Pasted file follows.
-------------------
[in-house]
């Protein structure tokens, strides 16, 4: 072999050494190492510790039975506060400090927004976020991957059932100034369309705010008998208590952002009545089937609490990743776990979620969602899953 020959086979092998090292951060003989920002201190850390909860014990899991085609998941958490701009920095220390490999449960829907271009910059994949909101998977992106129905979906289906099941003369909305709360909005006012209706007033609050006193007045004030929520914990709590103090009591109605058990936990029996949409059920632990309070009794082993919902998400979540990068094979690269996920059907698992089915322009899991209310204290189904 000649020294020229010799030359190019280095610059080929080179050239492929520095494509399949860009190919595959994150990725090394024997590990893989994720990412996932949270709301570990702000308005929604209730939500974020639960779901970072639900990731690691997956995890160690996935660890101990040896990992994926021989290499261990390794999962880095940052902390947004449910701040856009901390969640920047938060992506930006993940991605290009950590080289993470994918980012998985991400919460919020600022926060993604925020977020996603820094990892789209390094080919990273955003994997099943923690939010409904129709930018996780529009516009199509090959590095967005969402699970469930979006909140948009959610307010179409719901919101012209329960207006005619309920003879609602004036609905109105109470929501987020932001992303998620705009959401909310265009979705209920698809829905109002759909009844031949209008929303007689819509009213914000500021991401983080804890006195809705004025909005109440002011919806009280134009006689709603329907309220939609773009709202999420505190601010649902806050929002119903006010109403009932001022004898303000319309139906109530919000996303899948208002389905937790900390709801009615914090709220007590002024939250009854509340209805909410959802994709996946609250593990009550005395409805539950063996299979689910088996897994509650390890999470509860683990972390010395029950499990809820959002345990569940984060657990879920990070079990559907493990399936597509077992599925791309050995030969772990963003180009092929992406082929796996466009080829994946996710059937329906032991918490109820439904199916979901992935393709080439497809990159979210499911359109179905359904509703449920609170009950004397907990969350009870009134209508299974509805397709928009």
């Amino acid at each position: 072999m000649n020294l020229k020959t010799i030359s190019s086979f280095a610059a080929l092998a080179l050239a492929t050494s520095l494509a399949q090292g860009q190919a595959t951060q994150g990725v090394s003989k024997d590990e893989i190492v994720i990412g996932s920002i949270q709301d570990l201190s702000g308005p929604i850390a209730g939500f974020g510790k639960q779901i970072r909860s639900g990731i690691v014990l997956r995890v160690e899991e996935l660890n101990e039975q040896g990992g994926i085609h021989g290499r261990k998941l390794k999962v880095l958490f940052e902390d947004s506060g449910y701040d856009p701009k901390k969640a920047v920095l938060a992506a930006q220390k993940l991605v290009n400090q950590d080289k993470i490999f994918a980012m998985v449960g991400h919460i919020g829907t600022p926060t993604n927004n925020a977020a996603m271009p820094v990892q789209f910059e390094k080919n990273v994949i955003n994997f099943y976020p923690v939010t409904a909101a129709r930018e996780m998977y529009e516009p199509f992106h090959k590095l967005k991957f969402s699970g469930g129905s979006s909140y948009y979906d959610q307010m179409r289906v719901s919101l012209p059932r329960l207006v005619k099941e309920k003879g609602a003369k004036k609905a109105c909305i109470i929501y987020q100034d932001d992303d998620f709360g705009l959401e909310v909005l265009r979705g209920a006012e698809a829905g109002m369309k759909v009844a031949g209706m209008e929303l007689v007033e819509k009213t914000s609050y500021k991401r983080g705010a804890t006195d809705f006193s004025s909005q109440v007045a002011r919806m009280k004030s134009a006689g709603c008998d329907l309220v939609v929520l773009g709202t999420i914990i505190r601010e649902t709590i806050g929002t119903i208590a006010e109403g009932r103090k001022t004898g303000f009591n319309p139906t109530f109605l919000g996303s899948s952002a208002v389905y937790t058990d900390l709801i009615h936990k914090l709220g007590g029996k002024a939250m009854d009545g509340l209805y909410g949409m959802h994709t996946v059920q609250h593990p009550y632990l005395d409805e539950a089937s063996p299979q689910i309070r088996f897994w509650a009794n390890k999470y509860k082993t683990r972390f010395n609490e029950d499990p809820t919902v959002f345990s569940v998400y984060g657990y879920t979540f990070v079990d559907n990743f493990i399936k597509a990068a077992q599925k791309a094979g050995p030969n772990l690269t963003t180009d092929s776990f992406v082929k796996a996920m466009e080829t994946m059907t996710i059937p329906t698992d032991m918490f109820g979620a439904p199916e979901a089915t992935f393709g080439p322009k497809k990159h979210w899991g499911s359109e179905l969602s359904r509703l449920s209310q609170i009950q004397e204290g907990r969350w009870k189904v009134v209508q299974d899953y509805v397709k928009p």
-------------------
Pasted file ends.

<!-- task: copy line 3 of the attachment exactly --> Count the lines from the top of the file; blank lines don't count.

């Amino acid at each position: 072999m000649n020294l020229k020959t010799i030359s190019s086979f280095a610059a080929l092998a080179l050239a492929t050494s520095l494509a399949q090292g860009q190919a595959t951060q994150g990725v090394s003989k024997d590990e893989i190492v994720i990412g996932s920002i949270q709301d570990l201190s702000g308005p929604i850390a209730g939500f974020g510790k639960q779901i970072r909860s639900g990731i690691v014990l997956r995890v160690e899991e996935l660890n101990e039975q040896g990992g994926i085609h021989g290499r261990k998941l390794k999962v880095l958490f940052e902390d947004s506060g449910y701040d856009p701009k901390k969640a920047v920095l938060a992506a930006q220390k993940l991605v290009n400090q950590d080289k993470i490999f994918a980012m998985v449960g991400h919460i919020g829907t600022p926060t993604n927004n925020a977020a996603m271009p820094v990892q789209f910059e390094k080919n990273v994949i955003n994997f099943y976020p923690v939010t409904a909101a129709r930018e996780m998977y529009e516009p199509f992106h090959k590095l967005k991957f969402s699970g469930g129905s979006s909140y948009y979906d959610q307010m179409r289906v719901s919101l012209p059932r329960l207006v005619k099941e309920k003879g609602a003369k004036k609905a109105c909305i109470i929501y987020q100034d932001d992303d998620f709360g705009l959401e909310v909005l265009r979705g209920a006012e698809a829905g109002m369309k759909v009844a031949g209706m209008e929303l007689v007033e819509k009213t914000s609050y500021k991401r983080g705010a804890t006195d809705f006193s004025s909005q109440v007045a002011r919806m009280k004030s134009a006689g709603c008998d329907l309220v939609v929520l773009g709202t999420i914990i505190r601010e649902t709590i806050g929002t119903i208590a006010e109403g009932r103090k001022t004898g303000f009591n319309p139906t109530f109605l919000g996303s899948s952002a208002v389905y937790t058990d900390l709801i009615h936990k914090l709220g007590g029996k002024a939250m009854d009545g509340l209805y909410g949409m959802h994709t996946v059920q609250h593990p009550y632990l005395d409805e539950a089937s063996p299979q689910i309070r088996f897994w509650a009794n390890k999470y509860k082993t683990r972390f010395n609490e029950d499990p809820t919902v959002f345990s569940v998400y984060g657990y879920t979540f990070v079990d559907n990743f493990i399936k597509a990068a077992q599925k791309a094979g050995p030969n772990l690269t963003t180009d092929s776990f992406v082929k796996a996920m466009e080829t994946m059907t996710i059937p329906t698992d032991m918490f109820g979620a439904p199916e979901a089915t992935f393709g080439p322009k497809k990159h979210w899991g499911s359109e179905l969602s359904r509703l449920s209310q609170i009950q004397e204290g907990r969350w009870k189904v009134v209508q299974d899953y509805v397709k928009p």